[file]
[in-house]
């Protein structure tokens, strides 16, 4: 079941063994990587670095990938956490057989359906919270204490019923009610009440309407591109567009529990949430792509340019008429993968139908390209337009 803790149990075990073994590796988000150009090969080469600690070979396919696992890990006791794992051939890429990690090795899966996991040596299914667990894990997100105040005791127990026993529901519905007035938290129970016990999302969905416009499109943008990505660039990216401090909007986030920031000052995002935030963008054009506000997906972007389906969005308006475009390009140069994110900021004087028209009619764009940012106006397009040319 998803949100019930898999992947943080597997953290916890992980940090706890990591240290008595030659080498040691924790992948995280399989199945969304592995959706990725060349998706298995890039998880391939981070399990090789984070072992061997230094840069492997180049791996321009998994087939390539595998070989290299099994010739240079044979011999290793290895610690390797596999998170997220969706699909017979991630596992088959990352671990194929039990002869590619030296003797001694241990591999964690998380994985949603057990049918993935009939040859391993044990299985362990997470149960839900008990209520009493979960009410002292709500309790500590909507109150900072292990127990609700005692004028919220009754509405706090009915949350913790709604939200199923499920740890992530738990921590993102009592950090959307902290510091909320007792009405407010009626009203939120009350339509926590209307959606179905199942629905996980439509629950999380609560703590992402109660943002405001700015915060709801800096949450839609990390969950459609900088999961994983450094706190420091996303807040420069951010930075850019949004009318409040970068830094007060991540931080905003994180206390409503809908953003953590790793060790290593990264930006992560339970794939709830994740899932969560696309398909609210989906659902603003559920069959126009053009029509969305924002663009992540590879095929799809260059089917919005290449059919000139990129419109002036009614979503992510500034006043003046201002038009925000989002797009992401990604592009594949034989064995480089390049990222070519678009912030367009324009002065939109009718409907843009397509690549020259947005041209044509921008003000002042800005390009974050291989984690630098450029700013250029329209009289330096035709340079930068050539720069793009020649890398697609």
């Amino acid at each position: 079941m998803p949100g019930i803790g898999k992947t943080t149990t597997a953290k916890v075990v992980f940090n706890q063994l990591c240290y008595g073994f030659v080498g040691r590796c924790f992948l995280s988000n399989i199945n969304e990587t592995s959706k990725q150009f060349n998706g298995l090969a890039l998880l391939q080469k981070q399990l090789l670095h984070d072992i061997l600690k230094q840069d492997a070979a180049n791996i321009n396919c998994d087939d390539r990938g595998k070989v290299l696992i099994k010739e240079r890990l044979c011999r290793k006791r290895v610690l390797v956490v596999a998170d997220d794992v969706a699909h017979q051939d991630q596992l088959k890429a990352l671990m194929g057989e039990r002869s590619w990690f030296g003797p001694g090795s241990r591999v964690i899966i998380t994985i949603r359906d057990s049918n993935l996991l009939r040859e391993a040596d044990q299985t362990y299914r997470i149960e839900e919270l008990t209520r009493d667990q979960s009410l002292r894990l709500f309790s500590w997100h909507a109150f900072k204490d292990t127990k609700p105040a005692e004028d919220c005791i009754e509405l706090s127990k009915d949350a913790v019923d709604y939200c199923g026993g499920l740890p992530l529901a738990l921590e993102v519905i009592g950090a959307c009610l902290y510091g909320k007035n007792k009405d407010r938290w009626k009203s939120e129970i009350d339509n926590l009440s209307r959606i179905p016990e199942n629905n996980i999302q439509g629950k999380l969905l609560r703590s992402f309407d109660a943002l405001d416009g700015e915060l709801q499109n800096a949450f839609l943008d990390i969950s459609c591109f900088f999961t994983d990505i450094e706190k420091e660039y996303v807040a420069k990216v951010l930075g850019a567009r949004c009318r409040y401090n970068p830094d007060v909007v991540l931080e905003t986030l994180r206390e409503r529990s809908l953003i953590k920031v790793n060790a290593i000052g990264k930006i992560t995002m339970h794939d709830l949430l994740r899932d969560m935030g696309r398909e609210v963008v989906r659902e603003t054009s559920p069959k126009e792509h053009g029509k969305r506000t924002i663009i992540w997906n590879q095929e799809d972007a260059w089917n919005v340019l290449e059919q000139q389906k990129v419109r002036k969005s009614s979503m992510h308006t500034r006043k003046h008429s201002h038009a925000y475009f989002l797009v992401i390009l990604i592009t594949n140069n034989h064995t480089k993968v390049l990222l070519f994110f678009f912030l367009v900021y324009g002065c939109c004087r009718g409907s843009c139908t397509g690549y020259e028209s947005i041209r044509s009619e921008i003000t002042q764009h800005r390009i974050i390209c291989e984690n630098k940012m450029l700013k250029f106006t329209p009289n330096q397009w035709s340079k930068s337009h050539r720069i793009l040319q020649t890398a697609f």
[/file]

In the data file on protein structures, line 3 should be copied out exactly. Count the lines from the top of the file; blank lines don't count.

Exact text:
């Amino acid at each position: 079941m998803p949100g019930i803790g898999k992947t943080t149990t597997a953290k916890v075990v992980f940090n706890q063994l990591c240290y008595g073994f030659v080498g040691r590796c924790f992948l995280s988000n399989i199945n969304e990587t592995s959706k990725q150009f060349n998706g298995l090969a890039l998880l391939q080469k981070q399990l090789l670095h984070d072992i061997l600690k230094q840069d492997a070979a180049n791996i321009n396919c998994d087939d390539r990938g595998k070989v290299l696992i099994k010739e240079r890990l044979c011999r290793k006791r290895v610690l390797v956490v596999a998170d997220d794992v969706a699909h017979q051939d991630q596992l088959k890429a990352l671990m194929g057989e039990r002869s590619w990690f030296g003797p001694g090795s241990r591999v964690i899966i998380t994985i949603r359906d057990s049918n993935l996991l009939r040859e391993a040596d044990q299985t362990y299914r997470i149960e839900e919270l008990t209520r009493d667990q979960s009410l002292r894990l709500f309790s500590w997100h909507a109150f900072k204490d292990t127990k609700p105040a005692e004028d919220c005791i009754e509405l706090s127990k009915d949350a913790v019923d709604y939200c199923g026993g499920l740890p992530l529901a738990l921590e993102v519905i009592g950090a959307c009610l902290y510091g909320k007035n007792k009405d407010r938290w009626k009203s939120e129970i009350d339509n926590l009440s209307r959606i179905p016990e199942n629905n996980i999302q439509g629950k999380l969905l609560r703590s992402f309407d109660a943002l405001d416009g700015e915060l709801q499109n800096a949450f839609l943008d990390i969950s459609c591109f900088f999961t994983d990505i450094e706190k420091e660039y996303v807040a420069k990216v951010l930075g850019a567009r949004c009318r409040y401090n970068p830094d007060v909007v991540l931080e905003t986030l994180r206390e409503r529990s809908l953003i953590k920031v790793n060790a290593i000052g990264k930006i992560t995002m339970h794939d709830l949430l994740r899932d969560m935030g696309r398909e609210v963008v989906r659902e603003t054009s559920p069959k126009e792509h053009g029509k969305r506000t924002i663009i992540w997906n590879q095929e799809d972007a260059w089917n919005v340019l290449e059919q000139q389906k990129v419109r002036k969005s009614s979503m992510h308006t500034r006043k003046h008429s201002h038009a925000y475009f989002l797009v992401i390009l990604i592009t594949n140069n034989h064995t480089k993968v390049l990222l070519f994110f678009f912030l367009v900021y324009g002065c939109c004087r009718g409907s843009c139908t397509g690549y020259e028209s947005i041209r044509s009619e921008i003000t002042q764009h800005r390009i974050i390209c291989e984690n630098k940012m450029l700013k250029f106006t329209p009289n330096q397009w035709s340079k930068s337009h050539r720069i793009l040319q020649t890398a697609f």